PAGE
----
Southampton’s black residents “depressed, sad, and misunderstood” by local news coverage

Southampton’s black residents “depressed, sad, and misunderstood” by local news coverage

A black British journalist is tackling her local media’s negative coverage of black people head-on by giving black people in her city the skills to tell their own stories. Broadcast journalist turned social entrepreneur, Veronica Gordon (pictured), set up Our Version Media CIC after becoming increasingly frustrated with, and seeing the harm that, negative and stereotypical portrayals of black people was having in her local community.

 Her concern also led her survey the city’s black residents, aged 18 to 65, to find out how this was impacting their lives. The findings were worrying; more than three quarters (77.8%) said they did not feel fairly and accurately represented in local news coverage. Meanwhile, 75% felt there was a negative bias against black people in local news coverage, with the majority stating that the media was more likely to cover stories about black people that were crime, violence or drugs related.

 Asked how this made them feel, respondents said they felt “depressed”, “under-represented”, “sad, misunderstood and stereotyped”, “concerned for the younger generation”, and “unwanted, angry and frustrated”.

 The survey revealed a clear link between the type of coverage and people’s wellbeing: on seeing a positive local black story, respondents said it made them feel “fantastic and included”, “uplifted and proud”, and “inspired”.

 Veronica conducted the research having worked as a broadcast journalist in the city for more than ten years. She said: “I love Southampton. I was born and raised here. Being part of the city’s black and diverse communities, I see many wonderful stories but, when I worked in regional news, I rarely saw those stories make it to air, or represented in the local press. I set up Our Version Media to share my media and journalism skills with the city’s black and diverse communities to give them the skills to tell and share their own stories, so their lives and achievements no longer go overlooked.”

 “Some of the survey findings really upset me. When I worked in the newsroom, I was limited by what I could do and often the black and diverse stories I brought in ended up being told by white colleagues who’d tell them through their limited cultural understanding, which usually perpetuated stereotypes. Now I’m in a better position to tackle the issues, by empowering the communities affected. Following the survey, I launched a free, weekly online Black Community Coverage Clinic. It’s a drop-in for black community organisation leaders who want help to promote their projects or cause. That way I can give people the skills and confidence to tell their own stories, counteracting the media’s negative portrayals at the same time.”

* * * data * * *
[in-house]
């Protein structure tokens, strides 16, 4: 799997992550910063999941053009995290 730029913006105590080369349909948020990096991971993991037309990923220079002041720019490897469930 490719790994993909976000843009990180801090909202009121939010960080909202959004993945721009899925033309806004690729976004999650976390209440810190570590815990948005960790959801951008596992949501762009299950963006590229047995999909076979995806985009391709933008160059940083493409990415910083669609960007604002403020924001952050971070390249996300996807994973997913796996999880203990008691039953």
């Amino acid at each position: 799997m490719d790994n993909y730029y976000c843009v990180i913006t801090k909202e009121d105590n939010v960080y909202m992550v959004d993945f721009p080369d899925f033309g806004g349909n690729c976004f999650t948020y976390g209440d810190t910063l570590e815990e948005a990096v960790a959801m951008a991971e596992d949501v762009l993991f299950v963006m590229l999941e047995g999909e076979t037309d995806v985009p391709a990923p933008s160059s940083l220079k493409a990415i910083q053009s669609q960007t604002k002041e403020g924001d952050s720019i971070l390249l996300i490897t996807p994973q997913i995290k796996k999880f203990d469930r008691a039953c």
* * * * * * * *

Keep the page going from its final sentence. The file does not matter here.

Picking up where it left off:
“Sometimes things go unchallenged because they go unspoken. Less than 40% of those who took part in the survey said they know how to complain about local media coverage, so I created a media reporting tool to encourage people to submit feedback on local news coverage they feel is negatively biased or that negatively stereotypes black people. We’ll help them to complain and work with local media to stamp out racial biases and stereotyping, making them aware of how their coverage affects people. And we’ll continue to push for authentic stories from under-represented and misrepresented communities.

 “Although the survey highlights the challenges we face, I’m hopeful for 2021. In the survey we asked what black stories people would like to see and there were so many! At Our Version Media we’ve already started to empower our communities to tell those stories, and we look forward to a year filled with more authentic black stories.”

 Our Version Media’s work is also providing black community groups with more opportunities. Dr Abdoulie Sanneh, chair of Hampshire’s The United Voices of African Associations (TUVAA), is one of the community project leaders Veronica trained in mobile journalism. He said: “I had never even tried videomaking until I began the training. I was taught what type of videos are most likely to make an impact and was practically shown how to create them.   

 “After I created and published videos about my projects, people from across the city got in touch to ask how we could work together as they have seen the amazing things we are doing. It feels like I am having new conversations every day with potential collaborators as a result of the videos! It has been incredible.”